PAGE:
“Together with the psychologists from the Frederick II, we came to the conclusion that in all likelihood the drawings of gladiators and hunters were made based on direct vision and not from pictorial models,” said director Gabriel Zuchtriegel. “Probably one or more of the children playing in this courtyard, among the kitchens, latrine and vegetable-growing beds, had witnessed fights in the amphitheater, thus coming into contact with an extreme form of spectacular violence, of which executions of criminals and slaves might have been part. The drawings show us the impact of this on the imagination of a young child or girl, subject to the same developmental stages that are still found today. Cephalopods, or figures with legs and arms coming straight out of the head, characterize a way of drawing the human figure that we can find in children today. Evidently this is an anthropological constant that transcends artistic and cultural fashions.”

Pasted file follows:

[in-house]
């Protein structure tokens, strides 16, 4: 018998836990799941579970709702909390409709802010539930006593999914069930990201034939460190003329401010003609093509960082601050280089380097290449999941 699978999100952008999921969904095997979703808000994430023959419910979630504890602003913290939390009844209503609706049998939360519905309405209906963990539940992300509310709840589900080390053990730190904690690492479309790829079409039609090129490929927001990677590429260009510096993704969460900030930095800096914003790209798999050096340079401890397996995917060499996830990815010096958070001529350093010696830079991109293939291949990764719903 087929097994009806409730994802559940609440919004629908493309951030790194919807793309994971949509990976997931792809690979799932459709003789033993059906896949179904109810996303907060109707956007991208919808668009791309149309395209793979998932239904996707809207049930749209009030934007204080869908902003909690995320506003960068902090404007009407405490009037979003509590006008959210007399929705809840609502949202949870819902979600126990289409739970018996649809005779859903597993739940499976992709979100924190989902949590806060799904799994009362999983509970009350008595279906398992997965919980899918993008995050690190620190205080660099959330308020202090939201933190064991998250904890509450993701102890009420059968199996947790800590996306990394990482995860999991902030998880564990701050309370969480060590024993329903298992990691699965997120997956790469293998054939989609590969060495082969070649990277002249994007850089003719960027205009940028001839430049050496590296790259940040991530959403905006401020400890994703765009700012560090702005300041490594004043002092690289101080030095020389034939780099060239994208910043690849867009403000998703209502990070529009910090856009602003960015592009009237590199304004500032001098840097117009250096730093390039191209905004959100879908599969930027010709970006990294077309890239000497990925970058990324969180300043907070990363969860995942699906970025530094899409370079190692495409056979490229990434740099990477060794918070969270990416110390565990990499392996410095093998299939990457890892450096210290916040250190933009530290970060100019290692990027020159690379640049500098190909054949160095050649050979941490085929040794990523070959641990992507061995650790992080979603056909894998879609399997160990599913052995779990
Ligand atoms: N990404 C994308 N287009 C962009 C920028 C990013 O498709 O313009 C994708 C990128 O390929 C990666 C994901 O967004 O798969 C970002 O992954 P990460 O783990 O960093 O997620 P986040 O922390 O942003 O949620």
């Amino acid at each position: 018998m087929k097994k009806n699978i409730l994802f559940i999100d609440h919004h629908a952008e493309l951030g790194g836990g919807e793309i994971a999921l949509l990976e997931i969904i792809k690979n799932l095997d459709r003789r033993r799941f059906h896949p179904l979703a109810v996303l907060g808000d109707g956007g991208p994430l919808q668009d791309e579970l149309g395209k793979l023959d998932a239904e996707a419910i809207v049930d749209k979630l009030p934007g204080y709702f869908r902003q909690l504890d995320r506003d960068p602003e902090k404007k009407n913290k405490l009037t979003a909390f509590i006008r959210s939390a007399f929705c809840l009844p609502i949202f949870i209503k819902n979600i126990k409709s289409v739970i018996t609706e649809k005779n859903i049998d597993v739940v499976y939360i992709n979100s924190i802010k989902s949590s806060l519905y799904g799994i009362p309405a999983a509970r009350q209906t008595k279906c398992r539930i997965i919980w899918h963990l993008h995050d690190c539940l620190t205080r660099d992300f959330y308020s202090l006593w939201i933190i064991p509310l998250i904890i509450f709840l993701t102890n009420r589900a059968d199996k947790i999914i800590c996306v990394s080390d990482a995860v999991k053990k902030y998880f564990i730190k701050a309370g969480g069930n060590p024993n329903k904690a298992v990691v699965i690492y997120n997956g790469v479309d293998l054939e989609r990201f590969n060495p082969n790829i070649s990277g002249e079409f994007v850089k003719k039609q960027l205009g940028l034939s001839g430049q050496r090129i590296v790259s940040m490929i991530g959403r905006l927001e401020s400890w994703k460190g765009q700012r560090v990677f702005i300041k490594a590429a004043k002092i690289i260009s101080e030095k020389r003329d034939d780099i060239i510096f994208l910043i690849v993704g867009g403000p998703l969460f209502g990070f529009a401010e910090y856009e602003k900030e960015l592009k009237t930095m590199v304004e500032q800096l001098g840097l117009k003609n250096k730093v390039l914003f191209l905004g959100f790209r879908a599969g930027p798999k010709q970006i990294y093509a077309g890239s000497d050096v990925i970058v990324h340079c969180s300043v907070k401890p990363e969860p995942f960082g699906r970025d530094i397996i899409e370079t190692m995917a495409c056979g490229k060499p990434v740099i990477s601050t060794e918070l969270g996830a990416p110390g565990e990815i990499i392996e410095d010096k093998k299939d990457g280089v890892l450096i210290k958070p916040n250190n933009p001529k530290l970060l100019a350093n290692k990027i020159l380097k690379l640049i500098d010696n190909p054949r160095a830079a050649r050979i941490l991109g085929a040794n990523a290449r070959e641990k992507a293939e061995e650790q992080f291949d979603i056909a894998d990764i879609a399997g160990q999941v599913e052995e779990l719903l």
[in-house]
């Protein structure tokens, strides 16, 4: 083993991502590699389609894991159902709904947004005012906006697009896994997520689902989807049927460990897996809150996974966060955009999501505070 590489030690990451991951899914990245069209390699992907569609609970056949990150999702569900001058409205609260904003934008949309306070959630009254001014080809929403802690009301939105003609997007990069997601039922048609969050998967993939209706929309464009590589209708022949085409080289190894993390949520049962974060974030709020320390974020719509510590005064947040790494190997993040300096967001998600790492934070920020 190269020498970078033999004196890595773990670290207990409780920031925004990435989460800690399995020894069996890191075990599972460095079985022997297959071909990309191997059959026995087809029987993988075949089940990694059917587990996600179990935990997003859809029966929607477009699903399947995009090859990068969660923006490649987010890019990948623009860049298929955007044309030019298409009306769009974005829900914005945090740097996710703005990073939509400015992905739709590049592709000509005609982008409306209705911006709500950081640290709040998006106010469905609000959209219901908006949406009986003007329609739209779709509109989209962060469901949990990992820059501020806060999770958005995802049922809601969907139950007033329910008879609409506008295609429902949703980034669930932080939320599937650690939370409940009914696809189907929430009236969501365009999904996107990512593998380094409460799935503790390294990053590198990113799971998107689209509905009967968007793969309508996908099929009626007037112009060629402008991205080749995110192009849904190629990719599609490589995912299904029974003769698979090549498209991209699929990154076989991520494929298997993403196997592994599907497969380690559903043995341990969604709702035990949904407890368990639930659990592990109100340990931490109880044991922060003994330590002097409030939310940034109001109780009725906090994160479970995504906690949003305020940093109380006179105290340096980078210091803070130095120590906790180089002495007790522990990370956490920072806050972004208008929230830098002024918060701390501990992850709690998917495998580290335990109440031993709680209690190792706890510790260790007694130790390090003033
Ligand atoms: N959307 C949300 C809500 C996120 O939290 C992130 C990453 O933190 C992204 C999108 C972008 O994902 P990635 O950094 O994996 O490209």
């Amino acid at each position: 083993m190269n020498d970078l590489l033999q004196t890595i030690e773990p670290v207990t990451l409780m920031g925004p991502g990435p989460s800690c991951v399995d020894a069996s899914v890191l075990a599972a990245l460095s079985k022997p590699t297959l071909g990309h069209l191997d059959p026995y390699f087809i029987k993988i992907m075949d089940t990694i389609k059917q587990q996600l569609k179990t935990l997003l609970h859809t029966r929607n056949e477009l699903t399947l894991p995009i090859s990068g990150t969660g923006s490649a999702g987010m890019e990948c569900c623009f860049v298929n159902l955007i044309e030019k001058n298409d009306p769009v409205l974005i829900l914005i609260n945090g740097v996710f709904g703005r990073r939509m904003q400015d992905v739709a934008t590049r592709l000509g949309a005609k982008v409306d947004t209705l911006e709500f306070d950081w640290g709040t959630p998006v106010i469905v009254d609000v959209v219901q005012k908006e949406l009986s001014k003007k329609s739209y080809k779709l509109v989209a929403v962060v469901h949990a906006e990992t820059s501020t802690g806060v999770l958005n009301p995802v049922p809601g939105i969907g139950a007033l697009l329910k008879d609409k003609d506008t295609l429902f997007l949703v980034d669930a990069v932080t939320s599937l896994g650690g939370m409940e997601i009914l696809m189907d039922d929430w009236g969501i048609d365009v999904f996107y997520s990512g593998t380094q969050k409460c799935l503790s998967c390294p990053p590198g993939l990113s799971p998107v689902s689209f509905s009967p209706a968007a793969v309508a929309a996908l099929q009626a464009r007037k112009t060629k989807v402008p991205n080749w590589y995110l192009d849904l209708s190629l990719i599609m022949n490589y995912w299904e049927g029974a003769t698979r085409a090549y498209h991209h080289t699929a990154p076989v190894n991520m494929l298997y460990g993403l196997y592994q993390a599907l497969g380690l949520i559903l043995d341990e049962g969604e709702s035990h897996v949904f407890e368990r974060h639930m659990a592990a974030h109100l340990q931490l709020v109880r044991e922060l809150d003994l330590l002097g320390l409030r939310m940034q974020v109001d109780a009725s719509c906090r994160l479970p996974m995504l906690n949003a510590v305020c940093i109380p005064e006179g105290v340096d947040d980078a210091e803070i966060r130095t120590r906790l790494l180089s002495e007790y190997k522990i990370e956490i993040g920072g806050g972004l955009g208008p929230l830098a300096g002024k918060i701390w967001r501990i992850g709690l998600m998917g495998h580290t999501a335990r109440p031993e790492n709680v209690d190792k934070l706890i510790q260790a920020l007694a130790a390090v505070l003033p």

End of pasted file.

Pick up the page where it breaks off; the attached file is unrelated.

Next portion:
In another space identified as an area used for both amphora storage/unloading and production purposes, another series of drawings probably at child height, between 0.20 and 0.50 meters from the floor level, appeared on some walls. These are three small hands outlined with charcoal, two gladiatorial scenes, a drawing that would appear to depict two figures playing with a ball, an animal to be recognized likely as a wild boar, and, finally, a boxing scene depicting one of two boxers lying on the ground.

The east wall, in addition to testifying to the presence of another boxing scene, documents a more complex scene belonging to a different hand and to an earlier period in the life of the room (still not well defined), as the drawing is partially covered by a cream-colored scialbatura, perhaps put in place precisely to cover this drawing. The latter was not traced with a charcoal, but with a red mineral pigment, perhaps ochre. The drawing depicts schematically, but with a strong ironic intent, a marine scene, where we recognize two large ships surrounded by fish, objects referring to fishing (creel?) and, under a fish with long wattles, plausibly a mullet, of larger size, two male members, one of them hooked.